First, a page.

It is assumed that the spectrum of electromagnetic radiation - and light is beside infrared, ultraviolet, X-rays or gamma radiation only a little part of is radiation - is continuous. Continuous means, that one can measure photons on all frequencies.
If electrons only absorb specific wavelengths of light and then emit them and that how we see color, but what happens to the other wavelengths?
Your confusion comes from replacing the fact how the identification of a chemical element through its absorption or emission spectrum takes place. Not the absolute frequencies of the excited states of the electrons is of interest, but only the relative distances to each other. This is obvious if some remember that the gas or solid during the measurement would have different temperatures. Sodium on the sun would be hotter than sodium on earth. You could identify this element only, if you compare the relative distance of the frequencies from this element.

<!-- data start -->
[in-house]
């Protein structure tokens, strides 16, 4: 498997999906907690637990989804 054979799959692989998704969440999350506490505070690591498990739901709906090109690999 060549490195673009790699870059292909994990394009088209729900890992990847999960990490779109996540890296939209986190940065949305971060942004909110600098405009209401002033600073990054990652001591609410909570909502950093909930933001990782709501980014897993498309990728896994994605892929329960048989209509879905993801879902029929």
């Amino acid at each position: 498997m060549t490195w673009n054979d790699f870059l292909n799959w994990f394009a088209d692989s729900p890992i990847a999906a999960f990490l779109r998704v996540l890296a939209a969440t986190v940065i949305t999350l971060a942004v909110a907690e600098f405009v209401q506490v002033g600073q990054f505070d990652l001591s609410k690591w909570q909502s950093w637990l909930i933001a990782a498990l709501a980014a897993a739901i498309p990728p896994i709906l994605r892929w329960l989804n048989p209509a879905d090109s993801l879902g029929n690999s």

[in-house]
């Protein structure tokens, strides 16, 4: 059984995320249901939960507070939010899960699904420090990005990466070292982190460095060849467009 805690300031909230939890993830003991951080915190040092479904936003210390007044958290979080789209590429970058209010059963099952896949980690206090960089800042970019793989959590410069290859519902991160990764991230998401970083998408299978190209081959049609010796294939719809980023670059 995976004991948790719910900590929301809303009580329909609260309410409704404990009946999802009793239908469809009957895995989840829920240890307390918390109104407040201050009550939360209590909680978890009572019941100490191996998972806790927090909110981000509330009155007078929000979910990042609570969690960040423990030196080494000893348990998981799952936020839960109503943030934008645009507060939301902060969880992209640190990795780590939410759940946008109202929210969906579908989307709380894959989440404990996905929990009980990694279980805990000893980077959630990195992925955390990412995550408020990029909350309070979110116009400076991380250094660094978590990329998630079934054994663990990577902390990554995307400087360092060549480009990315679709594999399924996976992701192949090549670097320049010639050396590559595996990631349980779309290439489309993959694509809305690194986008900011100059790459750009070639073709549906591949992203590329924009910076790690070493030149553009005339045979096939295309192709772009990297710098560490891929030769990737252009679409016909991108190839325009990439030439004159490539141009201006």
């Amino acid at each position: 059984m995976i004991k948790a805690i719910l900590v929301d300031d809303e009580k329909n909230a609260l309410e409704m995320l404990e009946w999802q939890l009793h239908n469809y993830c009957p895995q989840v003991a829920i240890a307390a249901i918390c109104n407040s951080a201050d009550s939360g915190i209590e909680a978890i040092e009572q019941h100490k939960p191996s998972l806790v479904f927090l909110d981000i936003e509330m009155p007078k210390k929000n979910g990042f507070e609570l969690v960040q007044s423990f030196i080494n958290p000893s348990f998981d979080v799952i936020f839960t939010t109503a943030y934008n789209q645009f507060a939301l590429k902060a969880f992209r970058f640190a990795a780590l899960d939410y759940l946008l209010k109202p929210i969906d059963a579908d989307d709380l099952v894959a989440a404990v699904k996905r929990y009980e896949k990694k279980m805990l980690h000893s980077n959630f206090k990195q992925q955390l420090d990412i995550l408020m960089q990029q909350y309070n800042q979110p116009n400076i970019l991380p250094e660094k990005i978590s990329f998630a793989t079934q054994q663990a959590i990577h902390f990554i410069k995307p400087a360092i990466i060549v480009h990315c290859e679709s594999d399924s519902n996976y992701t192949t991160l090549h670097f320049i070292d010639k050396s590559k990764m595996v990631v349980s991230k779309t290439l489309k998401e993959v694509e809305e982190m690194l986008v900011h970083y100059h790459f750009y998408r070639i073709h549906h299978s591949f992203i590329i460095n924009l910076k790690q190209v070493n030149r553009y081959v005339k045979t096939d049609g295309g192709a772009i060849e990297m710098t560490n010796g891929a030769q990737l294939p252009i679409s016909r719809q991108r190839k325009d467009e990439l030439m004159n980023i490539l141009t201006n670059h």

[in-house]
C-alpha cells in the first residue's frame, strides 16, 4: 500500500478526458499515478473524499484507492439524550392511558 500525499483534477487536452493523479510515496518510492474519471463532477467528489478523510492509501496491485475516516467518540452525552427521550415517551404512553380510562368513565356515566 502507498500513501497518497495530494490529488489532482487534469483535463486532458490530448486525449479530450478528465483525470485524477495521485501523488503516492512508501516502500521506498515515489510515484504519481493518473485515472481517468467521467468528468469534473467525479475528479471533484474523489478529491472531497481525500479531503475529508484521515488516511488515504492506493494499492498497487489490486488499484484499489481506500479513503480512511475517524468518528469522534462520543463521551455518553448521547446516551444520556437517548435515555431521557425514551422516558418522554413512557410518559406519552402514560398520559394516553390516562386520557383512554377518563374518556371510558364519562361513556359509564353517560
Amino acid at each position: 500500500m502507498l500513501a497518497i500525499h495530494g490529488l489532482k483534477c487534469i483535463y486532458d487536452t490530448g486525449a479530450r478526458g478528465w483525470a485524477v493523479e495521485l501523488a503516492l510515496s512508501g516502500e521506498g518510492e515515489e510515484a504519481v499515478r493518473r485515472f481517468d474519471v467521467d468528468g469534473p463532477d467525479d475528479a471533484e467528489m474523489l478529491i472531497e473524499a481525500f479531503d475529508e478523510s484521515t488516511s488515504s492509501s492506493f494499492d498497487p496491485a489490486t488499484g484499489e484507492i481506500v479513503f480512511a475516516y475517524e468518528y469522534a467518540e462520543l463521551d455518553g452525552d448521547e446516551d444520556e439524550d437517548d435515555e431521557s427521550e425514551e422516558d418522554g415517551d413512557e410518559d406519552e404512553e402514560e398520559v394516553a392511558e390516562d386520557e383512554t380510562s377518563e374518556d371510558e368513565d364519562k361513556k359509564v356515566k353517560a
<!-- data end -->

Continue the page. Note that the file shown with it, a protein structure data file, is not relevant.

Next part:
Without them being absorbed ... but no light does get through a sufficiently thick material.
After absorption a re-emission happens. This can be as a reflection or - on very low frequencies (infrared) into the deep of the wall. (Read also about phonons, if you are interested.)